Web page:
Elmore James / John Brim
Of the many, many
excellent reissues of Chess recordings by MCA, Whose Muddy Shoes is by no means
the most essential. But I've probably listened to this disk more than nearly every other
CD in my collection, and can't imagine being stranded on the proverbial desert island
Originally issued on vinyl in 1969, Whose Muddy Shoes contains nine vintage tracks from slide guitarist Elmore James and another half dozen from the vastly underappreciated John Brim. Most of the cuts were recorded in 1953, during the heyday of the Chicago blues scene, supplemented by a few 1956 and 1960 sessions.
One of the best-known tunes here is James' urgent slide classic "Madison Blues," later made famous by George Thorogood. I heard the latter version on the radio the other day, prompting me to dig this CD to listen to it one more time.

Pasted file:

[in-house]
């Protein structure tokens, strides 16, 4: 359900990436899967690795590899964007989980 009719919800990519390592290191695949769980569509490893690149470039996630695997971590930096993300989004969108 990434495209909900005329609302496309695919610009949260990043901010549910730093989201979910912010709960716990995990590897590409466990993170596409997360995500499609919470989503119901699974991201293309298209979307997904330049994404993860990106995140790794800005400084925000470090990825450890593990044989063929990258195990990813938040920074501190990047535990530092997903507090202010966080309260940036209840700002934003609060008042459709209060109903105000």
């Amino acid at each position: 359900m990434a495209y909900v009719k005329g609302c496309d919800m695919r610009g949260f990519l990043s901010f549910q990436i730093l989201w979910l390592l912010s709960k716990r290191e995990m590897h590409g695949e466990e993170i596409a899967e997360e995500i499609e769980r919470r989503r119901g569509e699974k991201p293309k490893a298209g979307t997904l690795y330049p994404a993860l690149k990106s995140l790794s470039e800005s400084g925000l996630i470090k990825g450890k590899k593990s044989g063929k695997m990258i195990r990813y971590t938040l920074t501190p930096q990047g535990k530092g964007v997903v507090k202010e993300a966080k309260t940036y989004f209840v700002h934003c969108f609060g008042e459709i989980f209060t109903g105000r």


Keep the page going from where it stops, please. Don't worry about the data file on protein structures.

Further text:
Other regular James songs include "Dust My Broom," "Talk To Me Baby," and "The Sun Is Shining" (which is basically the same number as "The Sky Is Crying," with a happier bent). The title cut, while not as well-known as other tunes from the James songbook, is one of the best on the disk, featuring slow, pleading vocals from Elmo.
The Brim songs are just as essential to any serious blues collection, including his biggest hits "Ice Cream Man" and "Tough Times." Brim had a more downhome sound than James, but the two artists complement each other extremely well.
Whose Muddy Shoes is blues at its absolute best. If you don't have this CD, get it now. If you do have it, then listen to it again soon.
--- Bill Mitchell
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